Review question: What are health professionals' experiences of grief associated with the death of pediatric patients in acute or community healthcare settings?
Many pediatric health professionals provide care for patients who die, with this experience often occurring multiple times within the course of their clinical practice. The experiences of grief resulting from these deaths may vary between individuals and may change with each occurrence of patient death.
Adding to the complexity of the experience of pediatric health professionals is a societal expectation that children will not die in childhood1,2 and the additional grief that this can cause the patient's family and the health professional. The causes of death in pediatric patients are broad and care provided prior to death can vary in length of time. Similarly, the age of patients can spread across the full breadth of infancy, childhood and adolescence. Pediatric aged patients have been defined as persons under 21 years of age by the American Academy of Pediatrics.3 Some studies use this age limit,4-7 while others discuss pediatric patients using other lower age limits such as 192 or 188,9 years of age. These patients have care provided by many types of health professionals and while grief may affect any of these, there has been a predominant focus on nursing and medical staff in the conducted studies. While much of the existing literature focuses on critical care healthcare environments, health professionals working in community environments also experience grief when pediatric patients die.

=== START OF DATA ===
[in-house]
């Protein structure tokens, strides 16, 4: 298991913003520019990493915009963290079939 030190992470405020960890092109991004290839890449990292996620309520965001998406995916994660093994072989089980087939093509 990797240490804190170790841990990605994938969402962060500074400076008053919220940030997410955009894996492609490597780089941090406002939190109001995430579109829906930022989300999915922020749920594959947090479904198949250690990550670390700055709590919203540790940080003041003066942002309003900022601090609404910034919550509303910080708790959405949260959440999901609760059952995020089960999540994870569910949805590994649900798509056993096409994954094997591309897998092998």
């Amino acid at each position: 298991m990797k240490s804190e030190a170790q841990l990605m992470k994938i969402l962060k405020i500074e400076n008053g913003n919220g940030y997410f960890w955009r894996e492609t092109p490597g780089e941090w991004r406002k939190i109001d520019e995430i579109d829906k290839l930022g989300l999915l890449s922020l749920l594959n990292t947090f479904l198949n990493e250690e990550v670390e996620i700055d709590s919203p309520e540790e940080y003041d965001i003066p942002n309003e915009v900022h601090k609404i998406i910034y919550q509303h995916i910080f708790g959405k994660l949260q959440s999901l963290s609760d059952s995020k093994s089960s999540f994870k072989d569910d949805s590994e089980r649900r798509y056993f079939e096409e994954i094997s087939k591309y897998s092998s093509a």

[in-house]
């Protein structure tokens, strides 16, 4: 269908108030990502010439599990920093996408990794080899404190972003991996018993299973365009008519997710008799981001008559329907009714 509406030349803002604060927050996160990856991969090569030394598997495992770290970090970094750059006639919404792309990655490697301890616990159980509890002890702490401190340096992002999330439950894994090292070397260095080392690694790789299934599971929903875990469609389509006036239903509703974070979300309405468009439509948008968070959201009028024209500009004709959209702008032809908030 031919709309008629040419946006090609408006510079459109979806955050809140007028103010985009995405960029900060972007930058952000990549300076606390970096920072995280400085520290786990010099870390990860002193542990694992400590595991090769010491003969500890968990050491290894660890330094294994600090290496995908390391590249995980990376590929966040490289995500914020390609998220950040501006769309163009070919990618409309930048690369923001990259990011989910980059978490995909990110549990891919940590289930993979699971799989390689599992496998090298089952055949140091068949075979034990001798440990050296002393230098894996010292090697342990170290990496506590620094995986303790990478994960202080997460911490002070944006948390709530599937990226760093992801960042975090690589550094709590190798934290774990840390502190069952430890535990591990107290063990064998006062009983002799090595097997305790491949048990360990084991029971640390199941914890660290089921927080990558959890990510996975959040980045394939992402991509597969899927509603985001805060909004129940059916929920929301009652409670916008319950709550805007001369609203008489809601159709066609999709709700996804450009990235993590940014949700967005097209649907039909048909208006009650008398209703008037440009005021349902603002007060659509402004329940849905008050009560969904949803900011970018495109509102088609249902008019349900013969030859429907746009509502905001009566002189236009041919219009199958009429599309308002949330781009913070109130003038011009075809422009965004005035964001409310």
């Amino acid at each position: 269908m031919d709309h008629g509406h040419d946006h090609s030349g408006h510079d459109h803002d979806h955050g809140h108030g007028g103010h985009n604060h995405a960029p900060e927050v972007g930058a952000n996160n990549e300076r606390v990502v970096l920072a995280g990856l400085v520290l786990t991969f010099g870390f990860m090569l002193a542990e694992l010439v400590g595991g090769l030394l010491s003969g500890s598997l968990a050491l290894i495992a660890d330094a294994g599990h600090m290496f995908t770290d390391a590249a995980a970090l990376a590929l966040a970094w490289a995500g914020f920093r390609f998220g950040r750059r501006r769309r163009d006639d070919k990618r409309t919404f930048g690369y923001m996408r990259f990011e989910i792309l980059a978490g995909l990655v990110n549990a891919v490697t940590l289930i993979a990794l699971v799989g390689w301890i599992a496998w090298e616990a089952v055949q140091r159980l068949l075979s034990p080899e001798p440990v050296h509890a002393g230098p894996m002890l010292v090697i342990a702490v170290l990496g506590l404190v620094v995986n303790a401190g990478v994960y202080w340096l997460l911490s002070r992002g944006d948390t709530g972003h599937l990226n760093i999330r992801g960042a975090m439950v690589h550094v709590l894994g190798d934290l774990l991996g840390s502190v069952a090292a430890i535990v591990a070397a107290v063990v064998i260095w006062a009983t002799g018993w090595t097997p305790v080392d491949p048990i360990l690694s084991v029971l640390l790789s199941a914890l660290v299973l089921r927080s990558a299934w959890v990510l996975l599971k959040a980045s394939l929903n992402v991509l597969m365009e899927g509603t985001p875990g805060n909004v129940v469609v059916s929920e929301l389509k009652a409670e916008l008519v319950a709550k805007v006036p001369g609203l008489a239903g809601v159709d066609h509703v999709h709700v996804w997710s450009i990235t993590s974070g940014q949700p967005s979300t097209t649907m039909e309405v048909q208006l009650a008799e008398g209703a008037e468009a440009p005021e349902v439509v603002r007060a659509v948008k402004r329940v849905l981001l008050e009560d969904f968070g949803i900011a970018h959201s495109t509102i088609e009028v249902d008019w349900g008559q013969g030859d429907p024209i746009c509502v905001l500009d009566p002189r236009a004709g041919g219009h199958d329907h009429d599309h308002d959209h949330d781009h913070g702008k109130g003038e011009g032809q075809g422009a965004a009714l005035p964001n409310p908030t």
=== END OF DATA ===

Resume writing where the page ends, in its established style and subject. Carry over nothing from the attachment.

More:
|Number of pages||7|
|Journal||JBI database of systematic reviews and implementation reports|
|Publication status||Published - 2018|